Is Cybersecurity Getting Too Complex?

Monday, January 13, 2020

Sam Rubin

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Weighing SMB Security Woes Against the Managed Security Promise

Looking strictly at the numbers, it appears small to mid-sized businesses (SMBs) are sinking under the weight of their own IT complexity. To be more efficient and competitive, SMBs are reaching to the same IT solutions that large enterprises consume: hybrid/multi-cloud solutions (61% have a multi-cloud strategy, with 35% claiming hybrid cloud use), remote work tools, and a dizzying array of platforms. But unlike the large enterprise, SMBs often have fewer dedicated information security staff to manage the increasing attack surface these systems create. As if to prove the point, attacks on the SMB are escalating: 66% experienced a cyberattack in the past year, with average incident costs on the rise. In a world where smaller business data is as monetizable as that of the large enterprise, it’s not surprising that bad actors target organizations they may reasonably assume have weaker defenses.

I think it’s safe to say the SMB is keeping pace with their larger brethren in terms of IT complexity (if not scale) but falling short in terms of the methods to keep a handle on it—and they appear to be suffering the consequences.

Are Managed Security Solutions the Answer?

While it appears many SMBs could use a lifeline, the extent to which managed security services (MSS) are that holistic answer requires a deeper analysis of the organization’s unique strengths and weaknesses. Cyber risk is not a simple problem, and solutions are not “one-size-fits-all.” On the plus side, MSS offers companies the ability to quickly augment internal capabilities with a high degree of specialized expertise, tools, and solutions they may lack without having to take on the daily maintenance, hire from a competitive labor pool, or burden existing staff. By outsourcing these capabilities, companies can leverage teams that are highly specialized in security, enabling them to improve their security defenses in key areas at a lower overall cost as measured against the CapEx, OpEx, and time requirements of standing up the same capabilities internally. Any measure of relative costs must also include the value of mitigating cyber risk—such risks, if capitalized upon by malicious actors, carries significant costs of its own.

However, there is a wide range of managed security services out there—and most providers would happily sell them all to every prospective customer. The burden is on the SMB to fully understand whether and in what areas they need that extra support to supplement the tools, people, processes, and capabilities they already have.

Managed Security Services: Assessing for Optimal Value

Most organizations have made investments in information security tools and resources. A few outperformers (usually large enterprises) may already be at best-practice security in many areas, with dedicated staff, their own Security Operations Center and endpoint detection and response capabilities. Such enterprises may have little need to outsource security functions. Others may focus little on security and require across-the-board help. Most organizations will be somewhere in the middle. Ultimately, the goal should be to maximize the use of the investments already made and augment staff with MSS only where you can get the most strategic value for the expenditure.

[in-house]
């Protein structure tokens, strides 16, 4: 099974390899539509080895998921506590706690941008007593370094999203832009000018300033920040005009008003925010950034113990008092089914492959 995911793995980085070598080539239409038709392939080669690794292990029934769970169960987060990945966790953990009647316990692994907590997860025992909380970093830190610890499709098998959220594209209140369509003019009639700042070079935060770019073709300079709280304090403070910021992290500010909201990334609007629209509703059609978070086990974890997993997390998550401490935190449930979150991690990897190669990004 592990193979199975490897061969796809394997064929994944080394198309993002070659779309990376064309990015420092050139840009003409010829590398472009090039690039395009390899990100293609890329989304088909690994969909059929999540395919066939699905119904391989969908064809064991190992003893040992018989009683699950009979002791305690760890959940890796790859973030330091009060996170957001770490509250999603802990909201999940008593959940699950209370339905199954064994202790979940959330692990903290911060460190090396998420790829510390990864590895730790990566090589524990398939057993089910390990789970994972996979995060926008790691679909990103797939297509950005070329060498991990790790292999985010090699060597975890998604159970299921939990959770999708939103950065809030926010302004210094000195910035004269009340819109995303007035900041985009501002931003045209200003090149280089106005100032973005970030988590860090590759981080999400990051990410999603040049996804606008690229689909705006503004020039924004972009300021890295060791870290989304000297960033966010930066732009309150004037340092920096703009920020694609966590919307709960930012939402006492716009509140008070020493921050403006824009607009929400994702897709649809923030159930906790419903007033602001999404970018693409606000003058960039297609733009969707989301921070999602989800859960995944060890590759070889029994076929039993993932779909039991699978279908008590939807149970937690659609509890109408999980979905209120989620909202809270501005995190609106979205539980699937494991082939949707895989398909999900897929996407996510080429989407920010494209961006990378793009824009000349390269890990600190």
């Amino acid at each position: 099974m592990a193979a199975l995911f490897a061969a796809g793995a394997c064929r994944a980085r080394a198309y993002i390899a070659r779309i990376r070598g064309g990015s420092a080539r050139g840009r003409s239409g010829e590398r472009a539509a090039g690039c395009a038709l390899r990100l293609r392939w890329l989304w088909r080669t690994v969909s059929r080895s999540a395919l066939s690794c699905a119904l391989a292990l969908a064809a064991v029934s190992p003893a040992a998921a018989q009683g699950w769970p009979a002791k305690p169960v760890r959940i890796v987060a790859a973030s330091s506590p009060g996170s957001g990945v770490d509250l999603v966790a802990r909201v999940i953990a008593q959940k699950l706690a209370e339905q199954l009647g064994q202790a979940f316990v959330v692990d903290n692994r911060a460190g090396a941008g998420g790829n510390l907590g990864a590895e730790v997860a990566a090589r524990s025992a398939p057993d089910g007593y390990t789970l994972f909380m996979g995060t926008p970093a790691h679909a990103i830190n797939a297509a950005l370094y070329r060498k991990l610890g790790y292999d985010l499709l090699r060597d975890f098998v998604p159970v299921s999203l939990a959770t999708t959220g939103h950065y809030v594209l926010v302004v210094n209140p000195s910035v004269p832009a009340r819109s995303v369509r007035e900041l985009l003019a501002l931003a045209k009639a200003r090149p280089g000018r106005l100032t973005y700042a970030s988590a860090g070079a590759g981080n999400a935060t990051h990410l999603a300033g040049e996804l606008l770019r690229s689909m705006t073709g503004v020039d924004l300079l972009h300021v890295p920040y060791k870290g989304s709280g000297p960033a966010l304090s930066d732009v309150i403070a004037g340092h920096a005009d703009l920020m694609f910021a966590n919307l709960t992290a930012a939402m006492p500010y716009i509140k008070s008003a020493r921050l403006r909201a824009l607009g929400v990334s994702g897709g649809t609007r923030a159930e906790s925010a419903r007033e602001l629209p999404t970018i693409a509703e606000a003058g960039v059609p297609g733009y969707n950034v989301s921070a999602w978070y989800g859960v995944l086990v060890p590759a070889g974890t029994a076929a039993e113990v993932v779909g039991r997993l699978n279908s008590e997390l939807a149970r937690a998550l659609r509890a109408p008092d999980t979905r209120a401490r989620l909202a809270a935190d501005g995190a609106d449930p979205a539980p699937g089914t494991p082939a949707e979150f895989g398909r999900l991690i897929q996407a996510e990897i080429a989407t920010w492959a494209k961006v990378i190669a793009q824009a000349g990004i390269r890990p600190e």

To begin, organizations should consider executing a security risk assessment—preferably against a security framework such as the NIST Cybersecurity Framework (CSF) or other, potentially required industry-specific framework (HITRUST would be an example in the healthcare sector). These can be conducted in house or via third-party assessment firms. The output should enable the organization to take an in-depth look at their people, processes, and technology and get a realistic view of where their gaps lie. This up-front work should help isolate areas where MSS would be of great value; and it may identify areas where a few investments may be enough to build internal capabilities sufficiently to manage in house. 

At the end of the day, businesses must ensure they have enough resources to do everything from basic blocking and tackling on security—such as log monitoring, patching, sorting through alerts (routine, repetitive, time-consuming tasks) to incident readiness and response and security for endpoints, cloud, and Software as a Service (SaaS), among others. Because the SMB is indeed getting vastly more complex and difficult to defend, this span of specialized security requirements is where gaps often will lie in obvious pockets of both tools and people, leaving direct pointers to where MSS can potentially provide a lifeline.

Managed Security Services for the SMB: The Net-Net

There is no across-the-board answer for whether MSS is right for every SMB and which services offer the most value. Yet applied strategically, MSS can greatly help SMBs bridge the divide between their growing complexity (and associated security vulnerabilities) and that elusive utopia called “Best-Practice Security.” MSS providers do nothing but security and can help address the cybersecurity skills shortage. But to find the right services that complement specific resource gaps, enterprises should first fully assess their own security current state to find out where MSS will add the most value.

About the author: Sam Rubin is a Vice President at The Crypsis Group, where he leads the firm’s Managed Security Services business, assists clients, and develops the firm’s business expansion strategies.

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